How to eliminate fuel poverty
The first problem is targeting the appropriate households.
The Government is hoping to use two new ‘data frameworks’ – the Home Energy Efficiency Database (HEED) run by the Energy Saving Trust, and the National Energy Efficiency Data (NEED) framework, which is being developed by DECC.
But there are severe problems with this: HEED does not include EPC ratings from England and Wales, and anyway EPC ratings will be available only for properties that have been put up for sale, missing out most people, especially pensioners, who do not move.
Therefore much greater attention needs to be paid to gathering and matching information.
It should not be beyond the bounds of the technically possible that much of this work can be done automatically, cross-checking with data from Local Authorities, energy utilities and charities.
After all, it's the sort of thing which the marketing departments of companies like Tesco do all the time.
But why not actually harness the power of crowd sourcing and encourage the fuel poor themselves to come forward by rewarding them to do so with a reduction and a rebate on their bills?
They should be able to volunteer through a central helpline run by the Energy Saving Trust and publicised by the energy companies themselves, as part of the Energy Company Obligation (ECO), as well through local authorities and charities.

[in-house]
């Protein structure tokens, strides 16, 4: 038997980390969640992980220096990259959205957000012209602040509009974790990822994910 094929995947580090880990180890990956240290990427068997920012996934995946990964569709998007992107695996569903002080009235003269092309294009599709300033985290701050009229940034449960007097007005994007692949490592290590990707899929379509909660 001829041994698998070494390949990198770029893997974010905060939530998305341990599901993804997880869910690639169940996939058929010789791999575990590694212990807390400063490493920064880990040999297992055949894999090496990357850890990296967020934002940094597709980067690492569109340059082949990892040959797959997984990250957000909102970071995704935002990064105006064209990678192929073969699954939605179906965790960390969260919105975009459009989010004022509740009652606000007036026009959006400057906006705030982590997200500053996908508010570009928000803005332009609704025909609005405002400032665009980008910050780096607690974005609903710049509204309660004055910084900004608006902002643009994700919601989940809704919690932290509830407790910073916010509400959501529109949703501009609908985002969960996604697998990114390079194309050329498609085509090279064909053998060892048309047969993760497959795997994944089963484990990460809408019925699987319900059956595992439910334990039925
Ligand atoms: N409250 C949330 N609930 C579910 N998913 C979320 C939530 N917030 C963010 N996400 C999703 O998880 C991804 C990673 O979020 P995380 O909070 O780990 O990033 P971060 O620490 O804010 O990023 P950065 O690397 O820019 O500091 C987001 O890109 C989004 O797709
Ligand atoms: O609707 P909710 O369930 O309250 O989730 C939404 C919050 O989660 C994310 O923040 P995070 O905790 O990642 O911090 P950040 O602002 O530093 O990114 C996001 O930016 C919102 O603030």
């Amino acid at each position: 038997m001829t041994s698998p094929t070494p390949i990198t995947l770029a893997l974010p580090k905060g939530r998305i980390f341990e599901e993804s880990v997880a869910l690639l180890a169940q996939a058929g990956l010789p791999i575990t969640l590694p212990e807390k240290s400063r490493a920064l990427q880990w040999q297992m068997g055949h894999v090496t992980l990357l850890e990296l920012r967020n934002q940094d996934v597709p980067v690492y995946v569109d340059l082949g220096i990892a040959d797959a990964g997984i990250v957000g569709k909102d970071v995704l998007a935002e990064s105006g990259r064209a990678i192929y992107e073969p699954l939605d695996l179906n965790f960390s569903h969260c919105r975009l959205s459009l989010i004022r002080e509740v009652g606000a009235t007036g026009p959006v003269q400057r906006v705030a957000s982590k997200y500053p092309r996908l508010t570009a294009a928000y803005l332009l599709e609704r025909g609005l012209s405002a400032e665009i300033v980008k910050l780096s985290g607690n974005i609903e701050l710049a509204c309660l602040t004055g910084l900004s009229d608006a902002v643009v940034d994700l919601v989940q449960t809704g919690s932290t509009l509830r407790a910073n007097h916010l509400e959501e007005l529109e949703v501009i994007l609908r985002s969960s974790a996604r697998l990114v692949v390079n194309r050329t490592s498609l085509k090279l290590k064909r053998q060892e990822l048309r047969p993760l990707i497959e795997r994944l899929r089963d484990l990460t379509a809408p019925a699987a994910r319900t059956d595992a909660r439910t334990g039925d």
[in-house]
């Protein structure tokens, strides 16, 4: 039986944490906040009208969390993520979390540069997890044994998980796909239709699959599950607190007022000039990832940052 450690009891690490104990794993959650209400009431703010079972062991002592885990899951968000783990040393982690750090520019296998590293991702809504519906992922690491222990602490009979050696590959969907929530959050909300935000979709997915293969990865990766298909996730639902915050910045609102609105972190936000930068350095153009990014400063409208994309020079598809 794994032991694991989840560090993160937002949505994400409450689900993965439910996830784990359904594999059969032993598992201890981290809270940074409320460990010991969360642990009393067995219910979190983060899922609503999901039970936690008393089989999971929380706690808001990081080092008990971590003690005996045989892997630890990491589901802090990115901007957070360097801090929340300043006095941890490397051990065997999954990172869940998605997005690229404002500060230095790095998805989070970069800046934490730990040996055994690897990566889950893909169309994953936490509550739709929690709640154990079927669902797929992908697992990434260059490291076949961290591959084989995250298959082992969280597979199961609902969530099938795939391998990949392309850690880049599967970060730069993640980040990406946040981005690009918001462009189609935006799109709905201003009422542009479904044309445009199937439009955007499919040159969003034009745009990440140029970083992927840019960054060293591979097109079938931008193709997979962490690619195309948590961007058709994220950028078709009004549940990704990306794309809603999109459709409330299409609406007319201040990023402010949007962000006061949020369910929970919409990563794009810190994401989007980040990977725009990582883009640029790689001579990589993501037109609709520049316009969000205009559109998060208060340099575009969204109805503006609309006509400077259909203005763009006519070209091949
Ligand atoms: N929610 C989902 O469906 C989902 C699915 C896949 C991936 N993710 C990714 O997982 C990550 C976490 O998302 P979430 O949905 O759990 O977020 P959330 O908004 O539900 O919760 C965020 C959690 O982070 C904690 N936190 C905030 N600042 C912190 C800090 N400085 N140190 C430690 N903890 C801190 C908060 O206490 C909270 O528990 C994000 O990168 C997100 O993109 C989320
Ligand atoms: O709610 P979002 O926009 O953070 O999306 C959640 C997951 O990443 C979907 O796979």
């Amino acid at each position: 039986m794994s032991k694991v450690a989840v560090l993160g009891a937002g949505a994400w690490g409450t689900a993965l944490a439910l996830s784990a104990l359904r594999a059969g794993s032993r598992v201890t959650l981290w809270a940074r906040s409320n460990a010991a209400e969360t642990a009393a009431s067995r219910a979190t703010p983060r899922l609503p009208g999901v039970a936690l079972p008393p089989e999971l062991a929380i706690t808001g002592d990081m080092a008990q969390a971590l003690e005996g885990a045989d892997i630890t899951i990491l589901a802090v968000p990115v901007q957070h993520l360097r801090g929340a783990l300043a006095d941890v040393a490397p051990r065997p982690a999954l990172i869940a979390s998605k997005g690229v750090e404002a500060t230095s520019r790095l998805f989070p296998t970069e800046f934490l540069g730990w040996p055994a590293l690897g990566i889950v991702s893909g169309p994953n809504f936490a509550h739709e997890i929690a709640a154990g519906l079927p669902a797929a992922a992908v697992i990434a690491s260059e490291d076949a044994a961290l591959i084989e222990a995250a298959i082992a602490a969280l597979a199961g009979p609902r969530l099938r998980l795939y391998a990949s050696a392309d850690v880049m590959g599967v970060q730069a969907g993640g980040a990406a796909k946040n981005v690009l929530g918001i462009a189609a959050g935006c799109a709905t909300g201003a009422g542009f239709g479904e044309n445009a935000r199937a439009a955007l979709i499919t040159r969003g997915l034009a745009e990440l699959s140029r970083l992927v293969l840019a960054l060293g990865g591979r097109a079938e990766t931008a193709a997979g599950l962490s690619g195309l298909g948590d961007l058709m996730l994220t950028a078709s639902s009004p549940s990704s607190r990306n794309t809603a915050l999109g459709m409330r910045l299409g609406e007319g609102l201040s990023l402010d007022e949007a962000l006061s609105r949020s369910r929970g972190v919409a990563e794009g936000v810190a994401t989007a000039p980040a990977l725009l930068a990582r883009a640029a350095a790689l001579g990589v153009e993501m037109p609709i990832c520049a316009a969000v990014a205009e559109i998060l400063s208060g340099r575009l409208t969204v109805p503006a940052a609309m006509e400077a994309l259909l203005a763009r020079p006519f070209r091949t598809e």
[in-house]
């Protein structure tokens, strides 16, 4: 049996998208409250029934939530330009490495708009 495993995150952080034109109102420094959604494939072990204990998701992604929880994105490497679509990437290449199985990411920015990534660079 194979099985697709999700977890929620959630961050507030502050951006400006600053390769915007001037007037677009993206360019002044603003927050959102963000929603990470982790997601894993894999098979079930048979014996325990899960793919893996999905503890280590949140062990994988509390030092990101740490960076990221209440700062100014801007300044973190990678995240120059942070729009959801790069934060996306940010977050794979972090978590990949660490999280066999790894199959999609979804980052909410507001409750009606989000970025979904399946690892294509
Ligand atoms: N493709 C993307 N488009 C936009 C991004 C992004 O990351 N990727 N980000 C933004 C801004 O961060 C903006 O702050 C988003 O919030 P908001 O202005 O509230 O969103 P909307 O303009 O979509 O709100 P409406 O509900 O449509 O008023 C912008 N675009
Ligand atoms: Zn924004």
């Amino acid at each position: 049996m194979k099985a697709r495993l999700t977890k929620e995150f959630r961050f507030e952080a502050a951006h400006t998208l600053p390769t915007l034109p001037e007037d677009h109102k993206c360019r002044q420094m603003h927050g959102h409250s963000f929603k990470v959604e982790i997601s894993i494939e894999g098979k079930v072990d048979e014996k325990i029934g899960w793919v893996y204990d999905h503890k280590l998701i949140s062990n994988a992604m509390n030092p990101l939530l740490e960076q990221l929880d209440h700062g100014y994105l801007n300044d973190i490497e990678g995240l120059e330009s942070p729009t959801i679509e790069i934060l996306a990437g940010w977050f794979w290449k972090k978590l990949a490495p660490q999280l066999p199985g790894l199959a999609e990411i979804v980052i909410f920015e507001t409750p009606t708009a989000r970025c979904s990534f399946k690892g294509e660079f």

A condition for the receipt of rebates should then be that households are given, through the ECO, an energy audit, and a complete whole house eco-refit based on this audit, followed by training on how to use any equipment that has been installed.
The refurbishment should be done on a whole-home basis to achieve the maximum benefit.
Immediately on coming forward, all these households should also be automatically given smart meters.
When these are installed, the occupants should be visited and show how to use them, and given personal advice on how to achieve even greater reductions in energy bills through broader energy-saving behaviours.
This would get them off pre-payment tariffs straight away, which would reduce their costs.
It would encourage them to set and aim at specific energy usage or bill totals within a week or a month, so that they gain greater awareness and control over their energy use and budgets.
This could reduce their bills by at least 10%.
But this won't reach every home. Far more fuel poor households are in the private rented sector than are owner-occupiers.
These homes are more likely to be in a poor state.
The 2011 Energy Act will force landlords to improve the energy efficiency performance of their stock from the year 2015, using measures for which there is funding available through the Green Deal or the ECO, if a review, to be held in 2014, reveals that they have not already made voluntary improvements using the Green Deal.